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The Department of Labour confirmed yesterday it was prosecuting Delta Utility Services Ltd over the death of the Alexandra lines maintenance worker six months ago.
Mr Steel (63) was working on a concrete power pole near Millers Flat on December 9, when it became dislodged and toppled over.
A department spokesman said charges would be laid against Delta under the Health and Safety in Employment Act.
The legal action was the result of a six-month investigation into the accident.
Details of the charges would only be made public after the first appearance of the company in court, the spokesman said.
No date was available yesterday for the first court appearance, but the matters were likely to be heard in the Alexandra District Court.
Delta chief executive Grady Cameron said the company had given its full support to the department's investigation and would ensure any recommendations were incorporated into its health and safety practices.
"The safety of our people is our number one concern," he said.
The company had also carried out its own independent review of processes "to further strengthen our work practices".
He declined to elaborate on what actions the company had taken as a result of that review.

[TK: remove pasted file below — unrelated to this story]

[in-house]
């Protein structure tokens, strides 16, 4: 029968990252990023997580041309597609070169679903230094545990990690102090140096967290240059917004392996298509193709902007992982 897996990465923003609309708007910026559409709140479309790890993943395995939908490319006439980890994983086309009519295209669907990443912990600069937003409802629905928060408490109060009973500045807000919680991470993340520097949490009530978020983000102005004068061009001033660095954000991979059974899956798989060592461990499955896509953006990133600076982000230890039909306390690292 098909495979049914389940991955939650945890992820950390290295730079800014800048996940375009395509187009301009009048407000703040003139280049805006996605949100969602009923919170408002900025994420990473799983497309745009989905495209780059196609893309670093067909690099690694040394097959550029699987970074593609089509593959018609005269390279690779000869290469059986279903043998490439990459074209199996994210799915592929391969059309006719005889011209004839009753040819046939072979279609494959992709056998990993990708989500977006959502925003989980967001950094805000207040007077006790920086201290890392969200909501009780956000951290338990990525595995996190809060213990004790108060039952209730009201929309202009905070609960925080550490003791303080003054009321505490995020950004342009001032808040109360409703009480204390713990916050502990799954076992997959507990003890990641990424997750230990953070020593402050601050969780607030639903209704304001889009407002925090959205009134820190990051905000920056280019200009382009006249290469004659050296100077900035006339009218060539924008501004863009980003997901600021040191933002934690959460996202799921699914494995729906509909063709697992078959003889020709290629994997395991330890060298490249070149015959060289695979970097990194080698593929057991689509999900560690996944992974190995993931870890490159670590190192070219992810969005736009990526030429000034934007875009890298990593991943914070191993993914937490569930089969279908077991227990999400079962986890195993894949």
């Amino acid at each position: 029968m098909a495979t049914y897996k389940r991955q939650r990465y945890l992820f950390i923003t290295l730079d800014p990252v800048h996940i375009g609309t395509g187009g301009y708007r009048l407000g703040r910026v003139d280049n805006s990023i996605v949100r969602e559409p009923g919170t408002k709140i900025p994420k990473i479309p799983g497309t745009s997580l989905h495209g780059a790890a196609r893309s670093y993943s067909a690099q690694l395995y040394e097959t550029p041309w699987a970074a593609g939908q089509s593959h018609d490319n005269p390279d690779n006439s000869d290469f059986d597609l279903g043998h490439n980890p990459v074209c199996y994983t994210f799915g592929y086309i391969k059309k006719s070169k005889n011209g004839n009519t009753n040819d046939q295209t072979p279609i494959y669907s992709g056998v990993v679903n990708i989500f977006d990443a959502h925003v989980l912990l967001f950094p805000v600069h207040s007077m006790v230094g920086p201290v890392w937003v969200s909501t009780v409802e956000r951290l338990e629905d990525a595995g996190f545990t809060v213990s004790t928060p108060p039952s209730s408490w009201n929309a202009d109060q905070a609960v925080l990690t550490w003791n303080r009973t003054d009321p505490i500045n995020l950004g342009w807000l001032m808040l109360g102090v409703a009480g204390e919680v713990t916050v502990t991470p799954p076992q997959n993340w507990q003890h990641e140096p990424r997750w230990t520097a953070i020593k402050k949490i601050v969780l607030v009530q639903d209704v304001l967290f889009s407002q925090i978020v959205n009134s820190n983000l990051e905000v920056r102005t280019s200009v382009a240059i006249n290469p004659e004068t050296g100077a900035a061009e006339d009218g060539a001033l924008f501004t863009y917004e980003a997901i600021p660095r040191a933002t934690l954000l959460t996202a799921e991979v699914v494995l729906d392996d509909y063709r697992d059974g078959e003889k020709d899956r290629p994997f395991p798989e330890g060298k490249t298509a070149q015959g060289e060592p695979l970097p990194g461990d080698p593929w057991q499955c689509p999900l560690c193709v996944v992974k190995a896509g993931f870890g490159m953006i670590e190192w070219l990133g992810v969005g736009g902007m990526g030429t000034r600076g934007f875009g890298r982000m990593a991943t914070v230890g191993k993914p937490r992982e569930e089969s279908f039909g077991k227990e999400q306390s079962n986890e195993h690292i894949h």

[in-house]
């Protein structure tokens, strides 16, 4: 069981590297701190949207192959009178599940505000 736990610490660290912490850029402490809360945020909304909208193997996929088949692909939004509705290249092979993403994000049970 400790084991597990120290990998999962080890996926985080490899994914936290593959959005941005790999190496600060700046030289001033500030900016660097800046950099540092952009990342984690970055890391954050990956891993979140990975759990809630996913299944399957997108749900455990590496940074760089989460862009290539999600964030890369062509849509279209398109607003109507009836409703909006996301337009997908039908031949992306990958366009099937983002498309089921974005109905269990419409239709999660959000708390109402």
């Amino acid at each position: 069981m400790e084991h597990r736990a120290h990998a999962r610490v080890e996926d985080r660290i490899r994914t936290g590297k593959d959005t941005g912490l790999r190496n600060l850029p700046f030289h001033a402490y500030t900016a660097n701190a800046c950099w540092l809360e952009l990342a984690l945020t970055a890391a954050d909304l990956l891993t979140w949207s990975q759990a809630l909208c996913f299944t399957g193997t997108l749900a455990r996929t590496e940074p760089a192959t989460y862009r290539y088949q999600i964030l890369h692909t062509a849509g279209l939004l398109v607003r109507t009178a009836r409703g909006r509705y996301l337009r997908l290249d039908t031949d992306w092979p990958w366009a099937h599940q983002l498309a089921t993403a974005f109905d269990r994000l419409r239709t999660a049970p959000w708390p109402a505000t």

"Because the matter is now before the courts, I am unable to provide the details you request until proceedings are completed."
Mrs Steel did not want to comment on the charges - "it's in the hands of the courts now" - but she talked about the loss of her husband and the impact on her and their family.
"We miss him terribly ... and we feel like, as a family, we've been robbed of him, really.
"It seems so unfair, but that's how it is."
The couple had celebrated their 40th wedding anniversary last year and Mr Steel had been looking forward to retirement, she said.
He was a "country boy" and loved duck-shooting, deerstalking, fishing and whitebaiting.
"He was born here and he died here. He never wanted to go anywhere else.
"Roger was happy with his life, a very contented person and happy with his lot. He made me laugh every single day. I've told my nieces and nephews, 'If you find someone like that, hold on to them'."
He had spent more than 43 years as a maintenance worker on electricity lines and loved his job, especially in latter years when he was the day-time faults man, she said.
"It was the happiest he'd ever been. He was off somewhere different every day and he liked that, getting out and about."
On December 9 last year, he headed off to work in the morning, whistling as he went, Mrs Steel said.
"He whistled all the time. You knew when he was about because because you heard the whistling ... the neighbours have said to me that's one of the things they miss about him.
"It was a beautiful sunny day and I headed off to work in Queenstown.
"The police were here waiting for me when I got home."
Friends and family rallied around to support her.
"You couldn't live in a better community," she said.
"He was a very outgoing person and everyone seemed to know him. We received more than 500 cards and letters after he died so it was amazing to hear from all those people whose lives he touched."
Mrs Steel said she was trying to keep busy, working as a soft furnishings consultant, and planned more frequent trips to visit the couple's two daughters and two grandchildren, all of whom live in Brisbane.